Last week, Congress approved the budget resolution very much as planned.  The House passed it along party lines with no amendments permitted.  The Senate rejected amendments that could have changed the course of the subsequent reconciliation bill, also on party-line votes.  The Senate did accept non-binding messaging amendments endorsing a long list of causes:  sending aid to bars and restaurants affected by the pandemic; preventing tax increases on small businesses; strengthening extra-territorial tax collections; targeting relief to people affected by COVID-19; supporting schools in areas losing revenues because of the President’s oil and gas leasing moratoria; strengthening the Provider Relief Fund; stepping up interventions against sexual assault, family violence, domestic violence, dating violence, and child abuse; supporting the hospitality, convention, trade-show, entertainment, tourism, and travel industries and their workers; keeping the U.S. embassy in Jerusalem; increasing the federal minimum wage; funding a variety of police activities; providing on-line information about how coronavirus relief funds are spent; improving the solvency of federal trust funds; entrenching certain environmental and water policies; discouraging state and local recipients of coronavirus relief funds from discriminating against houses of worship; preventing the U.S. from becoming more dependent for energy on countries with weaker labor or environmental standards; expanding health savings accounts; and fully inspecting every partridge found in any pear tree.  Although several of these propositions may have little support within the Democratic caucus, Members recognized that they are completely non-binding and declined to be side-tracked into purely symbolic battles over them.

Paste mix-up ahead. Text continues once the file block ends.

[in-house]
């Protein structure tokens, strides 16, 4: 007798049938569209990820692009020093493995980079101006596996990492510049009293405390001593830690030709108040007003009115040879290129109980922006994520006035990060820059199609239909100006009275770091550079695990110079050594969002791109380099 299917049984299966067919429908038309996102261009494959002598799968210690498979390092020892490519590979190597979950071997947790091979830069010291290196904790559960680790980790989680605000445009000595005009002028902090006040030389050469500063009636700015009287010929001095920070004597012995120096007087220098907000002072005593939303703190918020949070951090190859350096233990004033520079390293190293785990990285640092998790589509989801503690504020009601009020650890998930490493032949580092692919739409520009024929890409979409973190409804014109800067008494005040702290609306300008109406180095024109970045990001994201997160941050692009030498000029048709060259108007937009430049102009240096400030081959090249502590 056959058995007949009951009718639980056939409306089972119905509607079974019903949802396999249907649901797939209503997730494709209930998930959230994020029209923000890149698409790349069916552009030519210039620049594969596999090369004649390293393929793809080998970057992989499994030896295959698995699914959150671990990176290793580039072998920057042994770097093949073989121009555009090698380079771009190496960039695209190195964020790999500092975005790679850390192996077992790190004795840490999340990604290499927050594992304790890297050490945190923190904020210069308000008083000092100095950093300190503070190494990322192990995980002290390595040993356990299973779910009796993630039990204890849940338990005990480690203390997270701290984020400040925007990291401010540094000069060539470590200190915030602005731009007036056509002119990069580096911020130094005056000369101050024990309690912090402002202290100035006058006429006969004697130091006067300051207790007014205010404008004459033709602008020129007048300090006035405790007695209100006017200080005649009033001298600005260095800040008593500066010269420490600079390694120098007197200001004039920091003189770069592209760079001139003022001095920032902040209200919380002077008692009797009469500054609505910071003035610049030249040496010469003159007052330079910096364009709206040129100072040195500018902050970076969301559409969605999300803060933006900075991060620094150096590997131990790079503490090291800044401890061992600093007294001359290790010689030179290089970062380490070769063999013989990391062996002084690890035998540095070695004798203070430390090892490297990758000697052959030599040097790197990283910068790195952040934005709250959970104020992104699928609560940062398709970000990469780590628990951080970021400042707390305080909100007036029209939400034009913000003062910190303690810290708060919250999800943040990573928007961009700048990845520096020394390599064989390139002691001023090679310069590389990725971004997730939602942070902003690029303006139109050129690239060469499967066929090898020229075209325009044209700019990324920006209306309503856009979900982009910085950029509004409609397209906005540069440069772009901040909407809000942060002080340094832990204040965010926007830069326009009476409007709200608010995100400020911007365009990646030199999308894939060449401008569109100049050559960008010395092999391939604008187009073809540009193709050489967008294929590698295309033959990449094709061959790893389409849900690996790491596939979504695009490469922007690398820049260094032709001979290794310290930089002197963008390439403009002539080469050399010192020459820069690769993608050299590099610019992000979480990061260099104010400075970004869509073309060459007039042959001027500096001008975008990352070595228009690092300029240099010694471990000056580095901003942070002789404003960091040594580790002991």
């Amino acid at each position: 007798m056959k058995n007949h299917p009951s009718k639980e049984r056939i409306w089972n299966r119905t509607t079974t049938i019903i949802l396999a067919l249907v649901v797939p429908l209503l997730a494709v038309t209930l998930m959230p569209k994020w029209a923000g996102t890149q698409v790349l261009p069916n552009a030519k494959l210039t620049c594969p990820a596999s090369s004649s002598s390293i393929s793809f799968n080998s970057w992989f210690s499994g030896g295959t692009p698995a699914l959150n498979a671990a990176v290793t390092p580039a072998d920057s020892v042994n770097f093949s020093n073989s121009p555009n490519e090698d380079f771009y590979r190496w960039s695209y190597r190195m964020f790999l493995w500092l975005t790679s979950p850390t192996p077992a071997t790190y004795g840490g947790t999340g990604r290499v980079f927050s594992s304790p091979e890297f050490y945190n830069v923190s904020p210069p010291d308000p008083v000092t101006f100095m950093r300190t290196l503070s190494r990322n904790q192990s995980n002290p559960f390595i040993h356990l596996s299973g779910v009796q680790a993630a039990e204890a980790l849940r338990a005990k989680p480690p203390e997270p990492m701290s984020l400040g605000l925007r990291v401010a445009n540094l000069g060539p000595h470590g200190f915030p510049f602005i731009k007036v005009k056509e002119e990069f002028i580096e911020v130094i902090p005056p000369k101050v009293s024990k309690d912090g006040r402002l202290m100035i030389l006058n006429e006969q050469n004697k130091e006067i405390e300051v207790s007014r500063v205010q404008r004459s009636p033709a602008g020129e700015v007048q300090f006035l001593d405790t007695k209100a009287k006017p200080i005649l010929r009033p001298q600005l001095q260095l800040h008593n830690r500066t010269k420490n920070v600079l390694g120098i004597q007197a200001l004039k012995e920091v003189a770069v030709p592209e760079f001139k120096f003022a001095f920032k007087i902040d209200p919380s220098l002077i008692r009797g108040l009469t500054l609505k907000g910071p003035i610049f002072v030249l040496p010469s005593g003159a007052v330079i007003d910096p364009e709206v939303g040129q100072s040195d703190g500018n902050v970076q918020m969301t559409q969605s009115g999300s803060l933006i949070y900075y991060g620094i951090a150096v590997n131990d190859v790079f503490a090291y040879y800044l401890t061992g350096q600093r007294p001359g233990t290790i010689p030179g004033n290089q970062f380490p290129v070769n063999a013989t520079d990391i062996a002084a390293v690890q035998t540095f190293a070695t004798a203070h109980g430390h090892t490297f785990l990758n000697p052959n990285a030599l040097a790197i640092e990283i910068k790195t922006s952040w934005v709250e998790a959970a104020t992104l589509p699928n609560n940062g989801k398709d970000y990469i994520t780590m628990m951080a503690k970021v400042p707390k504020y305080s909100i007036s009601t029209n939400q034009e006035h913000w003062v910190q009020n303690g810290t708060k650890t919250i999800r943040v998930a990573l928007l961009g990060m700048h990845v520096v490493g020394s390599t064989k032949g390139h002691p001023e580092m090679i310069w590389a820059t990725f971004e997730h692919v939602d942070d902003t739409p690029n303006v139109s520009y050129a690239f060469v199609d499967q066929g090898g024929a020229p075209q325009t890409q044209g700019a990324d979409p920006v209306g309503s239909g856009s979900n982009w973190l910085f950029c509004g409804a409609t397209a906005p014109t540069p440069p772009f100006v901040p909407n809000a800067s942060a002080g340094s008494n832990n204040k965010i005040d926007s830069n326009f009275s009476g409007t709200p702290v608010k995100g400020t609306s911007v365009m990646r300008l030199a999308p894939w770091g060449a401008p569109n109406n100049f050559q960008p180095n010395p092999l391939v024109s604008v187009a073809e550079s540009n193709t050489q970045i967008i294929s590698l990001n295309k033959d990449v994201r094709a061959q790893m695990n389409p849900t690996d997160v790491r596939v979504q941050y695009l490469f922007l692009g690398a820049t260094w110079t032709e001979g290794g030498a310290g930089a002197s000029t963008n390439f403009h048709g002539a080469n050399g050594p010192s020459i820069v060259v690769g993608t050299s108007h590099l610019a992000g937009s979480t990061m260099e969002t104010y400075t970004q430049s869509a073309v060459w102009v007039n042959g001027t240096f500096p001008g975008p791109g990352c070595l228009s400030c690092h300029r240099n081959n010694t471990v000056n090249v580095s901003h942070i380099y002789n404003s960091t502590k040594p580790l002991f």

The House reconvened and ratified the Senate’s meaningless changes to expedite the process without going to conference.  As a concurrent resolution that affects only Congress’s internal rules, it did not require the President’s signature.